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DeWalt Power Planer leaving streaks


Blake Barnes

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I'm trying to plane a board and I don't have access to a super wide, industrial planer so I'm trying to use my 3" wide, DeWalt power planer to get out all the humps. But every time I plane across the whole thing it makes these little streaks from the edge of the blade. Is this normal? Should I just get a belt sander to smooth them out or is there a particular planing pattern that I need to follow to help prevent these streaks? See attached file. (the wood is white oak).

IMG_3722.JPG

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I'm trying to plane a board and I don't have access to a super wide, industrial planer so I'm trying to use my 3" wide, DeWalt power planer to get out all the humps. But every time I plane across the whole thing it makes these little streaks from the edge of the blade. Is this normal? Should I just get a belt sander to smooth them out or is there a particular planing pattern that I need to follow to help prevent these streaks? See attached file. (the wood is white oak).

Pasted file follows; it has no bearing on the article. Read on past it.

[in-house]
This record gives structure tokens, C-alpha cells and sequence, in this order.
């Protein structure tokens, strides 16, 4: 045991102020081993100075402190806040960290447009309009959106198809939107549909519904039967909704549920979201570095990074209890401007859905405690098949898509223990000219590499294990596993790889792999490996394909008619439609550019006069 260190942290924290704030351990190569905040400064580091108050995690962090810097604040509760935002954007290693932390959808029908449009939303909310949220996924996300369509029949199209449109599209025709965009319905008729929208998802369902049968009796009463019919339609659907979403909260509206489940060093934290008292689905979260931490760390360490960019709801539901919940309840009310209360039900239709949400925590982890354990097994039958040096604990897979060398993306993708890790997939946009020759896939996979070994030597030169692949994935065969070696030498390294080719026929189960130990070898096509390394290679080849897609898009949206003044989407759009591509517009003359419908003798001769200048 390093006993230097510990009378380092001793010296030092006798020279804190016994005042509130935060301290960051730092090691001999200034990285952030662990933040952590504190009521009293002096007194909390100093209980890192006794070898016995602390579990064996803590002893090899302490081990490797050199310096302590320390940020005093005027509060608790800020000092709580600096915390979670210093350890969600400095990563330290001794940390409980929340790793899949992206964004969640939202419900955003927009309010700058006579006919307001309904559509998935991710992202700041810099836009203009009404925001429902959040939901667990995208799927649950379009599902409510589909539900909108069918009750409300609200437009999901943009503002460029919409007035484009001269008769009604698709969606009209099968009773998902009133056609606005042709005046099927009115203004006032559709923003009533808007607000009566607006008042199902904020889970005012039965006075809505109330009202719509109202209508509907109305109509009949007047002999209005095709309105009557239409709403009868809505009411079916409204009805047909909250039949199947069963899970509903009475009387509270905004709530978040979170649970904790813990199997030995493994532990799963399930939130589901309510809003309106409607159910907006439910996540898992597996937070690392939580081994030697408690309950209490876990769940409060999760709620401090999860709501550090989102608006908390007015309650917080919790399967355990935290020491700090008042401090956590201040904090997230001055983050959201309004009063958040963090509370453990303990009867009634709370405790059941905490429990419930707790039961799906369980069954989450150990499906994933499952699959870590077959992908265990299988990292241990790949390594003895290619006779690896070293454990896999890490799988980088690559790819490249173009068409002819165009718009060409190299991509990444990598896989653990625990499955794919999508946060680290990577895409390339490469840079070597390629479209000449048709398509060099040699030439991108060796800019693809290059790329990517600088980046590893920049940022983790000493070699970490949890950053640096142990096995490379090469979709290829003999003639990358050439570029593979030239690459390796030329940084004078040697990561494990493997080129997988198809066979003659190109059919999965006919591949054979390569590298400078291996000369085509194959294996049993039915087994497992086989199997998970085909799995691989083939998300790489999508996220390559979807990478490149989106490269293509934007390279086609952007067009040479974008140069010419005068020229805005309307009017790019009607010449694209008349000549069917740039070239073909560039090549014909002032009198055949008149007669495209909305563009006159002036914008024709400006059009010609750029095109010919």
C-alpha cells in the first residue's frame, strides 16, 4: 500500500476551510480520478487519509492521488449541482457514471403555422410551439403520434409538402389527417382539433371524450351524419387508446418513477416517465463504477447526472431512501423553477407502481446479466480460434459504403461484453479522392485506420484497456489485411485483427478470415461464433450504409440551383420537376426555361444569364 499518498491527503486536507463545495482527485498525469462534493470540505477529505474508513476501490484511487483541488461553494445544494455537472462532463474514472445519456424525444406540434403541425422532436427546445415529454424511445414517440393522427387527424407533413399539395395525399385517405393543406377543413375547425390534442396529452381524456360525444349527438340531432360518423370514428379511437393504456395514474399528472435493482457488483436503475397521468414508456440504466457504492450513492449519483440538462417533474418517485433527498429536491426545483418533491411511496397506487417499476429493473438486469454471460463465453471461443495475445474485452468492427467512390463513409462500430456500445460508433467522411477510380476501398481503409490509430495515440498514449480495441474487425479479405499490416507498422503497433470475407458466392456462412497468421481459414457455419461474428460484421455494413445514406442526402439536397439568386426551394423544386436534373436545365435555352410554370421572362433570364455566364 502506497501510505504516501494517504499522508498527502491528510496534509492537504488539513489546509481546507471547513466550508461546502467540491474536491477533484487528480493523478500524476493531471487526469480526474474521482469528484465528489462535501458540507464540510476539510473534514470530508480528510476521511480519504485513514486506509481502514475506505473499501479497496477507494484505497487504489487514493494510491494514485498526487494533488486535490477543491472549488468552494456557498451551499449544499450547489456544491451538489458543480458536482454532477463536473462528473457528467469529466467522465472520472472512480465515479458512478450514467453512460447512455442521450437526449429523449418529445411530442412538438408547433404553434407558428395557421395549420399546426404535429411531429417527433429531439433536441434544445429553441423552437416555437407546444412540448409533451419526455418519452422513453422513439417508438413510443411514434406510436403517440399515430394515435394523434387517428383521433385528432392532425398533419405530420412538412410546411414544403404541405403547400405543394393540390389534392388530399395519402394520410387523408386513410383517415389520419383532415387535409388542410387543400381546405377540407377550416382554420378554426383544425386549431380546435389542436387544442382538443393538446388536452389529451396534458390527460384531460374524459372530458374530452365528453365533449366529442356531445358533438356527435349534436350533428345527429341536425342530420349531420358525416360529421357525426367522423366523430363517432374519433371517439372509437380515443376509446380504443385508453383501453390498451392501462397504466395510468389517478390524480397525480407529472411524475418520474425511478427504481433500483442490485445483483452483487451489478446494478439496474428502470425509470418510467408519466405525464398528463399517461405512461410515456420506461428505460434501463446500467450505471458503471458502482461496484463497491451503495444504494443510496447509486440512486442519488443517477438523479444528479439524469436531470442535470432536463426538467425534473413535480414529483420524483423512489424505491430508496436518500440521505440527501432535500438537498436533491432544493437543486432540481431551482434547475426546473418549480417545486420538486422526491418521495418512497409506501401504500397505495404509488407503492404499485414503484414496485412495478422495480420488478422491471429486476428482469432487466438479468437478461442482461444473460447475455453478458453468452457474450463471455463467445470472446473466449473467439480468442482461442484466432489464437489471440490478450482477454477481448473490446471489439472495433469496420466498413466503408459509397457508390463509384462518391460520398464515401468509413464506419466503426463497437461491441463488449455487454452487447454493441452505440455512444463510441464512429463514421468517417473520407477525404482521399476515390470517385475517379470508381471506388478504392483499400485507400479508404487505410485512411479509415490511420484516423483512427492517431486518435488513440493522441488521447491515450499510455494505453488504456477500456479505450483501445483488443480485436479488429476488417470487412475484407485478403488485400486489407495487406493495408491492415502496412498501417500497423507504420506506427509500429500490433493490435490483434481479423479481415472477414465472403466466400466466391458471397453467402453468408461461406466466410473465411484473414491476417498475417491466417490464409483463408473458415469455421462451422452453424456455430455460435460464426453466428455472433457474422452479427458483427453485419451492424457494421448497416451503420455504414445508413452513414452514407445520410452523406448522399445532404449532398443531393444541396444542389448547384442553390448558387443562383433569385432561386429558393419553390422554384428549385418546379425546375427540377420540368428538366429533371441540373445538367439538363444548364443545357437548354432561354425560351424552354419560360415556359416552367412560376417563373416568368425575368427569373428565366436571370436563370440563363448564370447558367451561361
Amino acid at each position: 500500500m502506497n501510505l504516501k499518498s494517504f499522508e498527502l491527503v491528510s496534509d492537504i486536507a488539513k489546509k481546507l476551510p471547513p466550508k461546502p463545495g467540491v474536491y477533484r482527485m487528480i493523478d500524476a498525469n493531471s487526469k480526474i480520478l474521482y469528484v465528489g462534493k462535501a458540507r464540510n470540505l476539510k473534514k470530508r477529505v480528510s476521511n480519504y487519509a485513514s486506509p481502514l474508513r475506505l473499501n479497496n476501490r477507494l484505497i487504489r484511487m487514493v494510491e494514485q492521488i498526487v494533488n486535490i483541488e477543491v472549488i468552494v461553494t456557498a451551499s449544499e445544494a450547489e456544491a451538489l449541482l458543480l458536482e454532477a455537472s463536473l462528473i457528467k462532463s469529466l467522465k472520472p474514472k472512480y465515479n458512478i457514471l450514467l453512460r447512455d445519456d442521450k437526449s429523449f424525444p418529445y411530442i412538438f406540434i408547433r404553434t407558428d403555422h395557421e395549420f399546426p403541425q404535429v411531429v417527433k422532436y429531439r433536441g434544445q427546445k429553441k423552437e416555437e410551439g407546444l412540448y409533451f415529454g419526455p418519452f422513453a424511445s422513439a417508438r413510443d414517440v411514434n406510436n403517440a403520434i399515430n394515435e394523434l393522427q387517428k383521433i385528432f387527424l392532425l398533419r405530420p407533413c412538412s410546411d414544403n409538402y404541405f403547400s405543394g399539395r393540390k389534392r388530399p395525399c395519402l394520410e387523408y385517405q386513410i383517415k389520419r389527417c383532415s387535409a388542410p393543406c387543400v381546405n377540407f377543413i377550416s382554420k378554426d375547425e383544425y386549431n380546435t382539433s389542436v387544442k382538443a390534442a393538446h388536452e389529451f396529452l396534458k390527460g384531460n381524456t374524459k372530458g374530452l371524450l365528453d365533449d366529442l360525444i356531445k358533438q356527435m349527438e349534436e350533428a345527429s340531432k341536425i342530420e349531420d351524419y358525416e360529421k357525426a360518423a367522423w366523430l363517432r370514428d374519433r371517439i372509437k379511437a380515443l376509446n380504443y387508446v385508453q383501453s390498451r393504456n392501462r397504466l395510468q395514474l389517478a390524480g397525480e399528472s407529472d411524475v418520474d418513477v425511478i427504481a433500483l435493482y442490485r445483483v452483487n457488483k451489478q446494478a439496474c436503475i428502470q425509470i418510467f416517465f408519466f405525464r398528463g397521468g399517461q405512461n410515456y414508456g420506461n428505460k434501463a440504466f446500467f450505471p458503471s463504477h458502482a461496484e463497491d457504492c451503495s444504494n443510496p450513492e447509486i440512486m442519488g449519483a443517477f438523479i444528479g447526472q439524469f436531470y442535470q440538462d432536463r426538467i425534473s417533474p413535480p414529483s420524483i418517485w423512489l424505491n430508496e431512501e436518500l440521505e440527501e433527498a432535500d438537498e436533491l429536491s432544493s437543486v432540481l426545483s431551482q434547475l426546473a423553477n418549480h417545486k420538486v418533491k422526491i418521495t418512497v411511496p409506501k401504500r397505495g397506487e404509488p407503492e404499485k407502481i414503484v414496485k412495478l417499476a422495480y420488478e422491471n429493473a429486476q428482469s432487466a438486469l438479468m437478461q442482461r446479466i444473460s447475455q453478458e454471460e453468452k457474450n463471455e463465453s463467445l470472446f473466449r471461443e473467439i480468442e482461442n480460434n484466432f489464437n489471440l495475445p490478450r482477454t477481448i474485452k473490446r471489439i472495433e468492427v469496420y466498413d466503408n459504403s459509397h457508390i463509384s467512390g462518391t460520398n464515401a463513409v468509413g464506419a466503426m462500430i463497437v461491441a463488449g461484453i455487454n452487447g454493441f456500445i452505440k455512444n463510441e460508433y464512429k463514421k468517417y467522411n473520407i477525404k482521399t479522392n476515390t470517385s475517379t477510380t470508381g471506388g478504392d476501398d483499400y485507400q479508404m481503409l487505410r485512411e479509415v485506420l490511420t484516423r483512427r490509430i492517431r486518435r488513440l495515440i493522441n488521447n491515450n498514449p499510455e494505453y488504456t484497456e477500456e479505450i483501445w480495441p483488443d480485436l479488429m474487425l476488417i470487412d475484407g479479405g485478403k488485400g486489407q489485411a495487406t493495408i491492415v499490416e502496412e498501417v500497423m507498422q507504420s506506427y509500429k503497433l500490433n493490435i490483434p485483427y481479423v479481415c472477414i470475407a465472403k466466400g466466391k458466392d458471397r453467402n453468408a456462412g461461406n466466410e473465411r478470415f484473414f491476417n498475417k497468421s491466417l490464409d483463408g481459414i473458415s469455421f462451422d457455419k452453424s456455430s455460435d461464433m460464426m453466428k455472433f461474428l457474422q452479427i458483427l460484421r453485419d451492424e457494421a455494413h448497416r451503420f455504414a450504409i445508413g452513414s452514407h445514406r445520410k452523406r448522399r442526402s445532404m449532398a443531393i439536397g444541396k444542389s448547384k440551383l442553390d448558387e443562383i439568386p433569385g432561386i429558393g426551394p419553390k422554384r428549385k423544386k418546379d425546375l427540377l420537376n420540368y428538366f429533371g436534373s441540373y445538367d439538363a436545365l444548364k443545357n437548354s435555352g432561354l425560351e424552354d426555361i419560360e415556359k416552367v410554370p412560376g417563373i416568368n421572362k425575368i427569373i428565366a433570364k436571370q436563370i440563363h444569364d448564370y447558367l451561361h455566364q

IMG_3722.JPG

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White oak is traditionally a very hard wood to plane. Couple that with a tool that is meant to trim doors and the like and you are going to chop that oak up big time. You can try taking the smallest amount possible and using overlapping angles of attack but maybe go to Woodcraft and by a hand plane. The No 4-1/2 is a great finishe plane but Stanley makes a phenomenal low angle jack plane for about 140ish bucks tht will allow you to get a smooth finish. For rough stock go with a larger plane and use the 4-1/2 for finish or go with the low angle jack for it all. 

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3 hours ago, Pouet said:

Would it not be possible to build a sled like that but for the planer instead?

In theory, yes you could.  The problem is going to be that routers are designed to go up and down / back and forth, are built to include an adjustable base and have bit depth setting capability.  There's just no easy way to do this with an electric hand planer as it only goes in one direction and has to have the front base plate at the correct depth.  You would essentially have to mount the planer from above on a jig that could set the depth and then run it across the wood. The depth setting component would itself probably be more expensive and complicated than buying a consumer grade planer.